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Biomedical waste plagues Thiruvananthapuram MCH

The Pollution Control Board can take strict action against healthcare institutions that fail to abide by the rules. 

Published: 06th February 2021 12:05 AM  |   Last Updated: 06th February 2021 12:05 AM   |  A+A-

Heaps of biomedical and non-biomedical waste dumped on the vicinity of the Thiruvananthapuram Medical College Hospital premises. (Photo | EPS/B P Deepu)

Express News Service

THIRUVANANTHAPURAM : Unscientific management of biomedical waste at the premier govt hospital has alarmed residents and raised serious concerns on health, especially amid pandemic. But authorities claim only non-biomedical waste is dumped in area behind the buildings

The Thiruvananthapuram Medical College Hospital campus is now dotted with green bags to dispose of biomedical waste such as used syringes, gloves, PPE kits, blood-stained cotton and bandages, and other garbage. However, one can still see huge heaps of unattended biomedical waste dumped on the vacant land raising serious concerns on human health, especially in the wake of the pandemic.

According to the Biomedical Waste Management Rules, 2016, all hospitals are mandated to segregate their medical waste into four colour-coded categories such as yellow, red, white and blue and send it to the nearest common biomedical treatment facility. The Pollution Control Board can take strict action against healthcare institutions that fail to abide by the rules. 

The uncontrolled piling up of biomedical waste has turned the MCH campus into a breeding place for mosquitoes. More than seven tonnes of waste is generated daily by the hospital and other institutions such as SAT Hospital and Regional Cancer Centre (RCC).

“For years, the two-acre plot behind the buildings on the campus has been a dumpyard for medical waste from various institutions nearby. Strays and birds can be seen feeding on the same. The situation worsens during the rainy season due to the stench that emanates from the heaps,” said Suresh (name changed) who helps transport patients to the hospital. He also added that nearby residents have lodged several complaints, but no action has been taken to address the issue.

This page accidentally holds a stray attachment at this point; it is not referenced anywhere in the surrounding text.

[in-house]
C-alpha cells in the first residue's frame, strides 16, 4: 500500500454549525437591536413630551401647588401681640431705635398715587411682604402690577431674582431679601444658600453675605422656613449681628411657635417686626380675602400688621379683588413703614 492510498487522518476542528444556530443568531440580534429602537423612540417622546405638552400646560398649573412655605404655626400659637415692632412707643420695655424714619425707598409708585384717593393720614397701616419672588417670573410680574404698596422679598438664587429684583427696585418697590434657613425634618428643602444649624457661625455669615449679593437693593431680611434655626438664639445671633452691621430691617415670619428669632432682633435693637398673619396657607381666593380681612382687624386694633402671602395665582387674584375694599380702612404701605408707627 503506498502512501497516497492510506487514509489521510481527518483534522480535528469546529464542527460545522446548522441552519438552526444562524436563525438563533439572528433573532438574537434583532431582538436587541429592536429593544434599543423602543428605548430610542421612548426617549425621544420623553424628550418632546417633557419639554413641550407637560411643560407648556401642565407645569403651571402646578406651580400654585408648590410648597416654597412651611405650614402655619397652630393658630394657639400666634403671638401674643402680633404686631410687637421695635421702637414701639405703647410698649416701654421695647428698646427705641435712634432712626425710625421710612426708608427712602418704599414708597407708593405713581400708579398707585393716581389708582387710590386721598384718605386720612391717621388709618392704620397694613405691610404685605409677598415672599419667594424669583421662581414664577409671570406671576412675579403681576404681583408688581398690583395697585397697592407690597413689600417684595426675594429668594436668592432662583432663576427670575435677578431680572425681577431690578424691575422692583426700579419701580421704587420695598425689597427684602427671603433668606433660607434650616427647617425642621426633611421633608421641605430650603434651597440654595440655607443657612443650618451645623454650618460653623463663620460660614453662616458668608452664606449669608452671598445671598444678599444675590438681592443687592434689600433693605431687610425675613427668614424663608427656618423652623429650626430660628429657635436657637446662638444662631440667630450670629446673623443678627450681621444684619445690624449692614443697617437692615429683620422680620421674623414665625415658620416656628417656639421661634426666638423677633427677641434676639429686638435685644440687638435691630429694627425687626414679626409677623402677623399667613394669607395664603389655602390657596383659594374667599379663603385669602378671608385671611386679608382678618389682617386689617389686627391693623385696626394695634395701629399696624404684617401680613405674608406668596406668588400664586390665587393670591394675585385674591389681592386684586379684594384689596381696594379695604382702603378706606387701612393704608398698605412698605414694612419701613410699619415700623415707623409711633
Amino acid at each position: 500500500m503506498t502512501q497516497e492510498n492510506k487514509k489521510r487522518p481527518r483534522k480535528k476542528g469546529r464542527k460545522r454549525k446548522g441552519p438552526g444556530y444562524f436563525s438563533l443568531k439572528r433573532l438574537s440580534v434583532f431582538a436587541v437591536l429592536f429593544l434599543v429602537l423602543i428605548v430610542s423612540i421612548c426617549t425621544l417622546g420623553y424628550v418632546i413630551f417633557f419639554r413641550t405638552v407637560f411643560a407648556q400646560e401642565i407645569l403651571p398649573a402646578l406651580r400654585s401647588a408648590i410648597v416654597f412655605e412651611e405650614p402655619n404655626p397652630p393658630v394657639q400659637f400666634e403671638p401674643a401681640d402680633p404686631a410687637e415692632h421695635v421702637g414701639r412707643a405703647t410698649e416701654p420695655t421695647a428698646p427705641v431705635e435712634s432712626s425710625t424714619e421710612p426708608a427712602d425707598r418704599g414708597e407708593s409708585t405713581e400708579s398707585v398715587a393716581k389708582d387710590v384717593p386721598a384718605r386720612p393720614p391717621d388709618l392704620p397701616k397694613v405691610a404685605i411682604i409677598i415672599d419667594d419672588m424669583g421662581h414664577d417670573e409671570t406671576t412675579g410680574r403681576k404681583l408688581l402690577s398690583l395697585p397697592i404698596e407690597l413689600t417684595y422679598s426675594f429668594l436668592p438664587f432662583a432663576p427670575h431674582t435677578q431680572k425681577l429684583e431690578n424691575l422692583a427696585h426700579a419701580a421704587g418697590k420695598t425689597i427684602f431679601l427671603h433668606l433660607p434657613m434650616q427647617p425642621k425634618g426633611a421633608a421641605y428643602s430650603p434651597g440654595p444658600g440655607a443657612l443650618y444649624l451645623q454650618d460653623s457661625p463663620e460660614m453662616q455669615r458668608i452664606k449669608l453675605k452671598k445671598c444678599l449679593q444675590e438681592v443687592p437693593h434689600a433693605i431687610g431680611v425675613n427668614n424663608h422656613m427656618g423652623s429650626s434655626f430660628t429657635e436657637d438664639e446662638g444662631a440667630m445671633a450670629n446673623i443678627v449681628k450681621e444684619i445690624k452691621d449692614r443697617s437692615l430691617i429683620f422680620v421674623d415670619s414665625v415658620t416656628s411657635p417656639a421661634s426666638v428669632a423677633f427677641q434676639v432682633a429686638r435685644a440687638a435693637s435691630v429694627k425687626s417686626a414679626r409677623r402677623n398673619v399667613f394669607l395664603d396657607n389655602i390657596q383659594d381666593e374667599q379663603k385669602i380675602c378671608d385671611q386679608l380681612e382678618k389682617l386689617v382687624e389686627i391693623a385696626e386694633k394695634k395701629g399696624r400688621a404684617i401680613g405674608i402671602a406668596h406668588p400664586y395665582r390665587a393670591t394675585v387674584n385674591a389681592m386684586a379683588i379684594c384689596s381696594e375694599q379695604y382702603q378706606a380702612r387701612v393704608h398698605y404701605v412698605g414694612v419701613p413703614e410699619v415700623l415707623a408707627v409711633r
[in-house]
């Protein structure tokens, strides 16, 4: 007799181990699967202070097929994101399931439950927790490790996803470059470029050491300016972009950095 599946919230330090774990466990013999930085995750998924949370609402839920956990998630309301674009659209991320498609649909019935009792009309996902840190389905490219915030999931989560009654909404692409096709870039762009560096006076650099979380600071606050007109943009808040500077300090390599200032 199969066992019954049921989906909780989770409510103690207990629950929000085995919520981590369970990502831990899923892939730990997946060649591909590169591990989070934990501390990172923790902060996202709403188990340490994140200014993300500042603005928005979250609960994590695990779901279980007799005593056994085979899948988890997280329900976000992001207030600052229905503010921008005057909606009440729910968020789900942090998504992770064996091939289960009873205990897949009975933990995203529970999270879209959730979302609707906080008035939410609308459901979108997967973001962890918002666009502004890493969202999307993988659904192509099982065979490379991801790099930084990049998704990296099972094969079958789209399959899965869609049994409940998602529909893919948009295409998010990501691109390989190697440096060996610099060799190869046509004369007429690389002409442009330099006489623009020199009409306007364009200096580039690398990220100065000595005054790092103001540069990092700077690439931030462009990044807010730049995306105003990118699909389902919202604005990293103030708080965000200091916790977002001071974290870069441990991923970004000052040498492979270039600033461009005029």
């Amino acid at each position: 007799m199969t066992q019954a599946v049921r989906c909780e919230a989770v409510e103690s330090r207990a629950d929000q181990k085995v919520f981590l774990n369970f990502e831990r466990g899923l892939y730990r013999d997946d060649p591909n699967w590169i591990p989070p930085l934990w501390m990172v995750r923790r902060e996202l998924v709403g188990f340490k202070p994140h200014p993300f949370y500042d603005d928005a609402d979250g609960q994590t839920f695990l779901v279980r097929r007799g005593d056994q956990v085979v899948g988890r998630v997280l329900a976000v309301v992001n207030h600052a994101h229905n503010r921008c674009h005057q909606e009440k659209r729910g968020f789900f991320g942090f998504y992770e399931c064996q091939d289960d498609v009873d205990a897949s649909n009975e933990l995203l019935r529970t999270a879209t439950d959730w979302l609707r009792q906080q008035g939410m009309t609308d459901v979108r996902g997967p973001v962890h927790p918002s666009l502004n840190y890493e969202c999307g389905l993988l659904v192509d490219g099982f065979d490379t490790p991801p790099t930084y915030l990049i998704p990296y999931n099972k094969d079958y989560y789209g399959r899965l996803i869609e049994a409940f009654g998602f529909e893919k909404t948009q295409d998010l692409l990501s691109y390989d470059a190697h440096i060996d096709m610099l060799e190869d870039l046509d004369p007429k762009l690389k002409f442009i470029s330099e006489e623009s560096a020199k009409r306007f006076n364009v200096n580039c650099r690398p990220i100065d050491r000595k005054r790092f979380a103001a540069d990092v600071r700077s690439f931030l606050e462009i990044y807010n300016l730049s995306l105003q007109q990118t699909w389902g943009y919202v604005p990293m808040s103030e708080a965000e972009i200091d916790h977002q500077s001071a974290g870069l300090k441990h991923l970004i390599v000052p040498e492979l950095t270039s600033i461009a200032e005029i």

Streamlining waste 

The treatment of biomedical waste is streamlined by IMAGE (IMA- Goes Eco-friendly), a biomedical waste treatment facility at Palakkad under the Indian Medical Association.According to IMAGE officials, the facility has been treating more than seven tonnes of Covid waste daily and around 30 to 35 tonnes of non-Covid biomedical waste from affiliated hospitals across the state everyday. “The quantity has doubled ever since the pandemic outbreak. From Thiruvananthapuram MCH alone, we have been collecting about five tonnes of medical waste per day,” said an official at IMAGE.

Peter said since the quantity of biomedical waste generated per day has doubled, IMAGE has increased the number of vehicles collecting the waste. Currently, there are 71 waste collection vehicles. He also added that a biomedical waste treatment facility at Brahmapuram, Kochi, is in the pipeline.

What MCH authorities say

Hospital authorities claim that biomedical waste generated at the hospital is being handed over to IMAGE. “Only the non-biomedical waste generated at the hospital, which disintegrates, is buried in the land set aside for constructional purposes. However, it is mostly being used for parking purposes by people visiting the hospital,” said Sharmad M S, superintendent, MCH.  “Currently, there is one incinerator on the campus for tackling non-biodegradable waste. Besides this, there are six biogas plants for managing biodegradable waste generated inside the campus. As the quantity of non-biodegradable waste generated at the hospital and other centres such as SAT and RCC inside the campus has increased, we are planning to set up another incinerator soon,” he added.



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